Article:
By Alfred Erdmann
Even in a “buyer’s market,” potential investors must be cautious when looking to purchase real estate. While there may be great investment opportunities available, there can be hidden dangers that drive the cost of owning real estate past the point of profitability.
This article discusses some key steps in the due diligence process to help protect yourself from the pitfalls inherent in real estate investing.
The natural first step in selecting a property is choosing the type and location of property in which you are interested.
This is a big step, and one that an experienced broker can help you accomplish. The right broker will have his/her finger on the pulse of the neighborhood and can advise you as to economic and social trends of the market.
Countless hours will likely be expended in visiting various potential sites. When viewing possible sites, pay attention to the physical condition of the property. What repairs, improvements, or upgrades might be necessary in the near future? Once you want to seriously consider a property, a formal engineering inspection should be performed on the property by a professional inspector.
With the property selected, you’ll want to review the financial information provided by the buyer.
The information should include historical financial statements, schedule of improvements, capital budgets and operating budgets.
Of course, the seller wants to present the property in the best possible light, so this information must be scrutinized and compared to other verifiable data.
If possible, obtain signed copies of tax returns for the past several years and compare the figures in the financial statements to what was reported in the returns.
Perhaps the single most important part of the due diligence process is the review of existing leases. Lease review goes well beyond comparing the base rents to the provided budgets. One should read the leases for renewal options and options to cancel, among other items.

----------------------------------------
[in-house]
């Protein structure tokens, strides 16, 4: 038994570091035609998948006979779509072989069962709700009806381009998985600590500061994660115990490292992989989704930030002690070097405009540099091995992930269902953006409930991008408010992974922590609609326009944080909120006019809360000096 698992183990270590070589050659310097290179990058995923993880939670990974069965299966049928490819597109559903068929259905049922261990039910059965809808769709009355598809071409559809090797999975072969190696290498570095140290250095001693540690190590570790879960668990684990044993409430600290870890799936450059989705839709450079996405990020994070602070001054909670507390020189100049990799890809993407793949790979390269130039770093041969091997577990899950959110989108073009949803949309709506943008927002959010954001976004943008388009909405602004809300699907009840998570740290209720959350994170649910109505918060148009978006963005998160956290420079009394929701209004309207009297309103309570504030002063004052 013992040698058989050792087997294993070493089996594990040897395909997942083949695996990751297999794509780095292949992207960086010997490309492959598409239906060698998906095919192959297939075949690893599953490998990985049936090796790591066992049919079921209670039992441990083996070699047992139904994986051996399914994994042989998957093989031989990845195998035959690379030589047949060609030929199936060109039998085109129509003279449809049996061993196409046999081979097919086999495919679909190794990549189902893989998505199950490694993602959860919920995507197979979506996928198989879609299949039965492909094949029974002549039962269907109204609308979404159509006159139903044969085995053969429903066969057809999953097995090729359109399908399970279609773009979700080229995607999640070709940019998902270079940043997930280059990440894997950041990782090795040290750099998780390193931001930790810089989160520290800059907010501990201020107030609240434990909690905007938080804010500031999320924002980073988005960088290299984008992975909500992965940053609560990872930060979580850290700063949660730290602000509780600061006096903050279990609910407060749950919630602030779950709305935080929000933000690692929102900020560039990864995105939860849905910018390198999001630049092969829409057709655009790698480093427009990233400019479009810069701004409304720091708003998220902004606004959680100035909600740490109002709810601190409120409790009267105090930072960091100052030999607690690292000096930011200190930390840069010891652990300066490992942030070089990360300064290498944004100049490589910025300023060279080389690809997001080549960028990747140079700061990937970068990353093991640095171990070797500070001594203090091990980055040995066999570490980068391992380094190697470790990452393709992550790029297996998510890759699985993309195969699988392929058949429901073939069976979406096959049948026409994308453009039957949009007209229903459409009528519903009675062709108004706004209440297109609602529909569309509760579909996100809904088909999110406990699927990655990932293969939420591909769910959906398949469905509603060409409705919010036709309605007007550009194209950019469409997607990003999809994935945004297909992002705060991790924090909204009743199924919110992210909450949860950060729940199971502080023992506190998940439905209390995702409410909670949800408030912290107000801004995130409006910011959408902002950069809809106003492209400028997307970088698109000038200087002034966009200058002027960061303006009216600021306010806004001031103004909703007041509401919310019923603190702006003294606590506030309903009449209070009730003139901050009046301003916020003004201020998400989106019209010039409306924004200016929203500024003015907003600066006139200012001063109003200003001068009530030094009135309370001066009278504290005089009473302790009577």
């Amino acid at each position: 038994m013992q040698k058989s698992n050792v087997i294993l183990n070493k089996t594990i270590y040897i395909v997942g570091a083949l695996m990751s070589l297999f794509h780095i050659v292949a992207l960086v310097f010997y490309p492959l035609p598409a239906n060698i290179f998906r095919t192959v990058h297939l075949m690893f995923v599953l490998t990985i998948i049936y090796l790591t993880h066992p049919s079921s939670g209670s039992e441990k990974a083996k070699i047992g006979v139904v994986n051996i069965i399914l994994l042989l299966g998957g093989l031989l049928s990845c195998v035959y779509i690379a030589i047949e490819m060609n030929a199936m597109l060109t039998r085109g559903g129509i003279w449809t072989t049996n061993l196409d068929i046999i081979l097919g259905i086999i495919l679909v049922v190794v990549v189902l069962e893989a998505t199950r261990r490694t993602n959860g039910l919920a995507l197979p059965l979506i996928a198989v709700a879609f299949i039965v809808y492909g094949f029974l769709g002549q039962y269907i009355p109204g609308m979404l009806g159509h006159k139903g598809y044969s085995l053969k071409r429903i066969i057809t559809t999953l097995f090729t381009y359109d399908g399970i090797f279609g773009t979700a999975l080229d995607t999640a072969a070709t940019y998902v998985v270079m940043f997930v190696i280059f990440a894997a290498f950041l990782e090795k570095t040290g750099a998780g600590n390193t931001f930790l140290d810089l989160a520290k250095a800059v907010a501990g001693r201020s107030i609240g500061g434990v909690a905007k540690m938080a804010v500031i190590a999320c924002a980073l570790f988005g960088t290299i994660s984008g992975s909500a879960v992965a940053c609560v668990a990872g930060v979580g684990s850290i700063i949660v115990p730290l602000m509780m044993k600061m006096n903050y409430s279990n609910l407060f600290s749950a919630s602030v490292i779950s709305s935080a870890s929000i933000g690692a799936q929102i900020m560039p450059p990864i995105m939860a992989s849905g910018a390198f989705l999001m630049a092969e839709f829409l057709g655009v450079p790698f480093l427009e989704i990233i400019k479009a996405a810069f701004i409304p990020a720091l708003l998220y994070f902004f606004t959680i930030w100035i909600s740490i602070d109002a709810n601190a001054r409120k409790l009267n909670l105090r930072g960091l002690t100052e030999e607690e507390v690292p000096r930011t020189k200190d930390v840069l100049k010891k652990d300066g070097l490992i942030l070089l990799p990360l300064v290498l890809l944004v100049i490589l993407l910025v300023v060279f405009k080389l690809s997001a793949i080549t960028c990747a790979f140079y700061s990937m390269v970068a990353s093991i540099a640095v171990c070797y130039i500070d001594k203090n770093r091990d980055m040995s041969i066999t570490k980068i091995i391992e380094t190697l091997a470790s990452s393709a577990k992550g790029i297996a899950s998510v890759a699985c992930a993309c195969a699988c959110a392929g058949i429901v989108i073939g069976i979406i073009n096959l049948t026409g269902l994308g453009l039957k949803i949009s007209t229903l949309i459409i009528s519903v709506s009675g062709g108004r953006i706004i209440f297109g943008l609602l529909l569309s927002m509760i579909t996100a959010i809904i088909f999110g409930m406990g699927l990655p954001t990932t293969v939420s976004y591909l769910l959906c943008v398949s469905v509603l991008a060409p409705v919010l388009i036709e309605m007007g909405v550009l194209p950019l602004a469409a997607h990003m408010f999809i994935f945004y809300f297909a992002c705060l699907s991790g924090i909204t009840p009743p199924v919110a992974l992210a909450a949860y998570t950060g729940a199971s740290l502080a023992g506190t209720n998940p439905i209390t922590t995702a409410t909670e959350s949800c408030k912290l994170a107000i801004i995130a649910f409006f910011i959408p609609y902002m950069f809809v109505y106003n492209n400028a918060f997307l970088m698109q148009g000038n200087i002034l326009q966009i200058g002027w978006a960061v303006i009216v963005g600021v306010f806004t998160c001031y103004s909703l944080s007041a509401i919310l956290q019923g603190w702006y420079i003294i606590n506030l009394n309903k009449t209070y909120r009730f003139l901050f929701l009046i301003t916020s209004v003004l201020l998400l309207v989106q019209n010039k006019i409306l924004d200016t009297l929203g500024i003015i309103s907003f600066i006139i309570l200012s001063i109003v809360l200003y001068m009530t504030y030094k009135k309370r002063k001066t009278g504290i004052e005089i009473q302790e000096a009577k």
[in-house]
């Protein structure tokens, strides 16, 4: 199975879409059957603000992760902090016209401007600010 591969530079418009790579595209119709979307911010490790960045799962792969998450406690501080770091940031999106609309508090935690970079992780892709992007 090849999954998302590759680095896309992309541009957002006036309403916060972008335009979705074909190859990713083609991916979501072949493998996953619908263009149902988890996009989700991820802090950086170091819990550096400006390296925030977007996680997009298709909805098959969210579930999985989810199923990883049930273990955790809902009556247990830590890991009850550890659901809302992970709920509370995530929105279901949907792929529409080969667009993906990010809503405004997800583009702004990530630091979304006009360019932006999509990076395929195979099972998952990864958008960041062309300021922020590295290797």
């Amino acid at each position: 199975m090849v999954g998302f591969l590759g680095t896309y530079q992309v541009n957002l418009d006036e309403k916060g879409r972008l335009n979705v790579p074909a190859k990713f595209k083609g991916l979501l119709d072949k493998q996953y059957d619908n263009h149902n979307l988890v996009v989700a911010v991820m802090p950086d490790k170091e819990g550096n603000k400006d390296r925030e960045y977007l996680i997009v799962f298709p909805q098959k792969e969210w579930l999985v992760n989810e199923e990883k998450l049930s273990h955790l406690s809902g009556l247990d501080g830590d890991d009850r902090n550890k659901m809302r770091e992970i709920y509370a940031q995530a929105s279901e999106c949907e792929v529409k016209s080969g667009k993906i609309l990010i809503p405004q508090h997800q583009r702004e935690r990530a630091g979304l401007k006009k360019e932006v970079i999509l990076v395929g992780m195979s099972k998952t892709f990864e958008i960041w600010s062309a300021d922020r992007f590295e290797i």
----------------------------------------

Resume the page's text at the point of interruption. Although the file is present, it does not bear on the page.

When evaluating renewal options, consider whether the rents during the renewal term are fixed or at market (or percentage thereof).
With fixed rents, a comparison to projected market conditions during the renewal term should be made to determine the likelihood of the tenant exercising the option.
Some leases also contain cancellation options. Typically, such options come with penalty clauses, but with economic conditions such as they are now, the penalty may be less than the savings obtainable by terminating the lease. Clearly, this would have a negative effect on the property’s future cash flow.
In addition to leases, helpful information can often be found in tenant correspondence files. These files can offer insight into the relationships that exist between the landlord and the tenant, and about potential problems that have been encountered.
Examples include inability to pay rents timely, chronic or recurring mechanical issues with building systems, and intentions to renew, expand, contract, etc.
Assuming you have cleared these hurdles and you are willing to continue this arduous journey, there are two more key steps in evaluating leases.
The first is credit checks on tenants. It is vitally important to verify the credit worthiness of existing tenants. A lease with a tenant that cannot pay the rent is not worth the paper it’s written on.
The other key step is obtaining estoppel certificates from existing tenants. Matters to be addressed in the certificates include whether the lease has been assigned or amended, whether the landlord has complied with all requirements, whether there are any existing claims against the landlord, and whether any security deposit exists.
Most leases require that tenants provide such letters on request and in a relatively short period of time.
Of course, there are potential dangers that cannot be found in any lease or financial statement.
It is important to have an environmental Phase 1 study performed not only on the prospective property, but also adjacent properties. While the property you are looking at may be presently “clean,” contaminants can seep in from neighboring properties in the future. You want to review the zoning laws to ensure the property is within the law, but also to understand the options the property offers for expansion, conversion, etc.
It is possible that the property is not configured for its “best use.”
Inquire about any known plans for neighboring properties. Will a high-rise building be constructed on an empty lot that will obstruct your tenants’ views? Will a current property be converted into a direct competitor?
Finally, an important step in the due diligence process is to check local government records, often available online, for any building violations or liens.
This process may seem daunting, but it can be made easier if you have the right professionals to assist you. Real estate remains a solid investment choice, but only at the right price.
A thorough due diligence process is essential in determining that price.
Alfred Erdmann, CPA, is a partner at EisnerLubin LLP.